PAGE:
Mealy's fine art auctioneers sold the high quality 650 lots - and at some speed, though not too fast for humour. Bidders were encouraged to bid for a copy of the racy Fanny Hill by winking - and they weren't tiddly winks, with the book selling for €380.
The best performing lot was a signed first edition of Flann O'Brien's 1939 novel, At Swim-Two-Birds, which eventually sold for €3,400 - four times its estimate.
Other four-figure results included Patrick Kavanagh's first book, Ploughman and other Poems which sold for €1,000.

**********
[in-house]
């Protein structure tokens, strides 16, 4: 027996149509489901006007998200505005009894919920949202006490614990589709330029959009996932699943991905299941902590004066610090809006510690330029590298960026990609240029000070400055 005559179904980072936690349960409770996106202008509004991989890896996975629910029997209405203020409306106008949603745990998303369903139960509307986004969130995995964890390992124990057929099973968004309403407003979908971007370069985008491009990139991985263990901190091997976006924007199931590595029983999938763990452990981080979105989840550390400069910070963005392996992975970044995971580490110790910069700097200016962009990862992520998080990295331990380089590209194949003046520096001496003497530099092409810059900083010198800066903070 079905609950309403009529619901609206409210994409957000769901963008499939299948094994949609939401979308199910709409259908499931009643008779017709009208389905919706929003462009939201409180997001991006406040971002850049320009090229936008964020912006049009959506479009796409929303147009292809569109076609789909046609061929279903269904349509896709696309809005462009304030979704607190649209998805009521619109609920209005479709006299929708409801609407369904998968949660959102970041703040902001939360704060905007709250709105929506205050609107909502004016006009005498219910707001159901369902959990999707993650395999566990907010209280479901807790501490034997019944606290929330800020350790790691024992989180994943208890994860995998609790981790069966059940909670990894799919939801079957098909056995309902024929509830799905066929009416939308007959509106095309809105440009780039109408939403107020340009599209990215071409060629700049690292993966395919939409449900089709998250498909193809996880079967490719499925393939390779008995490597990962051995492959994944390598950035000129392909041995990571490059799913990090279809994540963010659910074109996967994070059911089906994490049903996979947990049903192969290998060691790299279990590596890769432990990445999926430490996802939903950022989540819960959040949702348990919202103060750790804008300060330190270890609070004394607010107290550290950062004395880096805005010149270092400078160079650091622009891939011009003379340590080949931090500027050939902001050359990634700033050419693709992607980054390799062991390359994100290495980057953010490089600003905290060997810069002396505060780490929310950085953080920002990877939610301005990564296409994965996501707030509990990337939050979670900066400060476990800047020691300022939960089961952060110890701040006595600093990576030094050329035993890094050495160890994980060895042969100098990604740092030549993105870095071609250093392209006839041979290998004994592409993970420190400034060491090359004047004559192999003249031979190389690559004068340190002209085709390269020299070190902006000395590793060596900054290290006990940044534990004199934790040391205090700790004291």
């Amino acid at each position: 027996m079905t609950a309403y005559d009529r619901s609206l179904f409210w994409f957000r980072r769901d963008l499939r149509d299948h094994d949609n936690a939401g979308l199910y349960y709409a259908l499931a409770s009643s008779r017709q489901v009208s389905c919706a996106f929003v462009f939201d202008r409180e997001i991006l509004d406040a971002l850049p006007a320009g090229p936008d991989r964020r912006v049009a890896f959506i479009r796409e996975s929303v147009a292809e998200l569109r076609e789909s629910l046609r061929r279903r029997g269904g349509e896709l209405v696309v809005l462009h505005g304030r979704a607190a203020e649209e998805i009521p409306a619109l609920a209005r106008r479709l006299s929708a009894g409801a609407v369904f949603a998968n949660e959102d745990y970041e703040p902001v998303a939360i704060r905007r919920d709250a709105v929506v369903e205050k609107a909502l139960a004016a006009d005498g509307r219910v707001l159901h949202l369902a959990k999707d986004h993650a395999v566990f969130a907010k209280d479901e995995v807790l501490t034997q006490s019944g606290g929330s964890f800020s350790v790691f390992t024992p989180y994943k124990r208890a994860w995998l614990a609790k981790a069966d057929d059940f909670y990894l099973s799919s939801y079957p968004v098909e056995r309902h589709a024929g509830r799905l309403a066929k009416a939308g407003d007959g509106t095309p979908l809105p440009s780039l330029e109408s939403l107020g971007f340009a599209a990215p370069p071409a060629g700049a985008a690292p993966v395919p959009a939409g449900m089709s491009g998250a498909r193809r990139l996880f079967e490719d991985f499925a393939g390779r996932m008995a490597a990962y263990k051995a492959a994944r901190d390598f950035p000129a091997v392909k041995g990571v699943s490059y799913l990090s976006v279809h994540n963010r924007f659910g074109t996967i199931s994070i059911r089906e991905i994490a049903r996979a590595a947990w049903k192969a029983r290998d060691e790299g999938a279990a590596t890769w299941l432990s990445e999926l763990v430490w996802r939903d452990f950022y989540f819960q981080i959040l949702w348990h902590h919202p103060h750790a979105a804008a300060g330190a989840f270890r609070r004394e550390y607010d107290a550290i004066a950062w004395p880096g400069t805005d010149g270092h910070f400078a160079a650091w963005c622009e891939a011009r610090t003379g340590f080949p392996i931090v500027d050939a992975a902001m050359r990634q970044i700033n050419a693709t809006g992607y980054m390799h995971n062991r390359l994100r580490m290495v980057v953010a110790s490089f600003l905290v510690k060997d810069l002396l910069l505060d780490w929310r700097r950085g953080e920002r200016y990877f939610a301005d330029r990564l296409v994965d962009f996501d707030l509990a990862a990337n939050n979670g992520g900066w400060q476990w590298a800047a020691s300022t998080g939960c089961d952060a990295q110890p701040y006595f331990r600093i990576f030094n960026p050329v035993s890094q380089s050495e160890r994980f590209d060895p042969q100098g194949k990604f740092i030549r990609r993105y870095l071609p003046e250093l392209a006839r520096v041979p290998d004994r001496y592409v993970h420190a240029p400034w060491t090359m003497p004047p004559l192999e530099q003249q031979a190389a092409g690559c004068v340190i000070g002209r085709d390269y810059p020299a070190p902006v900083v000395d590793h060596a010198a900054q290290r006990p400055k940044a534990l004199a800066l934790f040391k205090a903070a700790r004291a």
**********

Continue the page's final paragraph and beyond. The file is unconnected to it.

Then there was a first edition of James Joyce's Ulysses which was bought for €8,250. The new owner admitted that he had been trying to buy a copy for three decades. Its rarity makes it a valuable asset.
The top lot was a set of broadsides published between 1908 and 1915 by the Dun Emer Press in Dundrum and illustrated by Jack B Yeats, at €12,000.
The sale realised a total of €350,000 and Mealy's afterwards declared the market for rare books to be "very buoyant".
That certainly seems to be borne out by recent market results. For example, the sale of Jane Austen's handwritten draft for unfinished work The Watsons sold for $1.6m at Sotheby's last week - far above its estimate.
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